I don’t know if it will be a little bit or much more different from other work we did before. It’s a very different experience. There are members of this group who live outside Syria. And there are other ones who left Syria two years ago. All the performers are staying here, so we tried to exchange our experience with acclimation, to talk about it on a larger level. Not only talking about how we are dealing with war or death or danger now. We want to talk about all the people, how they survive in bad circumstances or in difficult times. We wrote a subtext together and now we are working on the scenography and I am working with musicians to find the things we want to do. And hopefully we will start rehearsing the first of August for two months. We will be presenting the work in Damascus in early October I believe.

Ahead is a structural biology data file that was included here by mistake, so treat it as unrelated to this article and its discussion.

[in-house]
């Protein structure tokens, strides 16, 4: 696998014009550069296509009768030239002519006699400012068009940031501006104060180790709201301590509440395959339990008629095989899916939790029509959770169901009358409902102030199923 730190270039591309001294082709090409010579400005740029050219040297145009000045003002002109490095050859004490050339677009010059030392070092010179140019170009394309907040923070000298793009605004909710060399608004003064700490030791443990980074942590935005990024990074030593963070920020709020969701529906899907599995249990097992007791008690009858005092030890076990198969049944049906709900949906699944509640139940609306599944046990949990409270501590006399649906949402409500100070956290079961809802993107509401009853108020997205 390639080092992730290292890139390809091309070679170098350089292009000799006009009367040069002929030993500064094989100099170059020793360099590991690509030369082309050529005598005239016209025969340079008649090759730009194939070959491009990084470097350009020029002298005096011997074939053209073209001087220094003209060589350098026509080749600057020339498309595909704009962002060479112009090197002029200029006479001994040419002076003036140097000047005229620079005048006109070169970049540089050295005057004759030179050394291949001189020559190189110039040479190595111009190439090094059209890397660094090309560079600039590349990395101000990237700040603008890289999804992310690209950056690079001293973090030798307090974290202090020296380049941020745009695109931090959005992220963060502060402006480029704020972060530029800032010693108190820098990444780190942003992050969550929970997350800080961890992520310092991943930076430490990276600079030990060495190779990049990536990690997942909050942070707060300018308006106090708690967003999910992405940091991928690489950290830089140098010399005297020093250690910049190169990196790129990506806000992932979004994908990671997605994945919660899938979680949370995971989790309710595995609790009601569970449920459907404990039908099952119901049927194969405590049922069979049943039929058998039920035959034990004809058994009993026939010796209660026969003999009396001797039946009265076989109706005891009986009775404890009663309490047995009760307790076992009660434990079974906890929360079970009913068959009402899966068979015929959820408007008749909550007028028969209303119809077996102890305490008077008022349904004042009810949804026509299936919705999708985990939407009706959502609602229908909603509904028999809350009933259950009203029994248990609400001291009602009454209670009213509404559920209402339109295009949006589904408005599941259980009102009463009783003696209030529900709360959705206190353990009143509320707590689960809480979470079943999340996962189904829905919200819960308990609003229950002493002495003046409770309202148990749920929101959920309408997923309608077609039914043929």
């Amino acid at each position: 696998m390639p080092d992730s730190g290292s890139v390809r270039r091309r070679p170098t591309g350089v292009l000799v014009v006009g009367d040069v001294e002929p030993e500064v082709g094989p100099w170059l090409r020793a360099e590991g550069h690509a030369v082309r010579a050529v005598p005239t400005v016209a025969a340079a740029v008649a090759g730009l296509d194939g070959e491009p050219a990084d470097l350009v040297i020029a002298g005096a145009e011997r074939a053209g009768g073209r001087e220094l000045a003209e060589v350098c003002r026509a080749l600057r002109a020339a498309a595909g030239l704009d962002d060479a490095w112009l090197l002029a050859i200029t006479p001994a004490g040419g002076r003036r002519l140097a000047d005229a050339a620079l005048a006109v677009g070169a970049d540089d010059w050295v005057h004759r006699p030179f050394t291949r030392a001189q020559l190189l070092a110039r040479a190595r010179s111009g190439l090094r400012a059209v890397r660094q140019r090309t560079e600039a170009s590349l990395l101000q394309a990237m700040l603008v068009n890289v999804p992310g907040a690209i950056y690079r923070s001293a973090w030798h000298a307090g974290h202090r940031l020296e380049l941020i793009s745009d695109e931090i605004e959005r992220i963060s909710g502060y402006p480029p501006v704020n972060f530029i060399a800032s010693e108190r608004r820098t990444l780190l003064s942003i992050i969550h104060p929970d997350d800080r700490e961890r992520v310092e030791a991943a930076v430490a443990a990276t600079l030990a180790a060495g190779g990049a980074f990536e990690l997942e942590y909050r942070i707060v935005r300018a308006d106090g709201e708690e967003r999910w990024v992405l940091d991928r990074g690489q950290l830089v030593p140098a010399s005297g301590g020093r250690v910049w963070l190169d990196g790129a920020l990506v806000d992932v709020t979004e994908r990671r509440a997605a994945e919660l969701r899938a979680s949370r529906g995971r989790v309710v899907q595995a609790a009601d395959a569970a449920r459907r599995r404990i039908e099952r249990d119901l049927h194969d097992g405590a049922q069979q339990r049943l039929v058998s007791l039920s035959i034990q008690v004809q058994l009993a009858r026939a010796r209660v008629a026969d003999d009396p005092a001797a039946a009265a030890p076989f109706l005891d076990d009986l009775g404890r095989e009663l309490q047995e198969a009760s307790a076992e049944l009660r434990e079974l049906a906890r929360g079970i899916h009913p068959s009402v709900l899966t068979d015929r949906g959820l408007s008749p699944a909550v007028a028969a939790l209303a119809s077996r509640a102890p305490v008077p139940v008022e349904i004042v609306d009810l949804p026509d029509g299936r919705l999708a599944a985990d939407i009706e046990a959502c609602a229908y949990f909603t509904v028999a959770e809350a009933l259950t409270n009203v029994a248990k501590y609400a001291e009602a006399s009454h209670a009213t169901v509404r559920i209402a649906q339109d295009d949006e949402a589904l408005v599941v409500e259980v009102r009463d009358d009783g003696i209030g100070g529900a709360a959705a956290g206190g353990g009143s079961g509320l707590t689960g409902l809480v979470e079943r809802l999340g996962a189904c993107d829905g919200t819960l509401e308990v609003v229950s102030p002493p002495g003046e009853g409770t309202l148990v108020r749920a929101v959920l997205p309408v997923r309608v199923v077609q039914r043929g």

L: Skype is starting to get a bit choppy, but can you answer one more question for me?


N: Of course.


L: Thank you. I love the concept of an Arab body language. Because I think it’s a really clear and simple way of stating I think what a lot of us in the Arab world and diaspora are trying to get at in terms of a language of what we’re doing. We’re not all saying the same thing and we’re not all doing it in the same way but there’s an unspoken connection or an un-narrated connection between you and me and Adham and these other artists in the diaspora and in the region—how we’re working, the perspective from the inside and from the outside, and how we’re always bouncing between. An “Arab body language” seems to nail it. That’s my interpretation of what you might mean by that. So could you talk a little bit more about what you mean by that?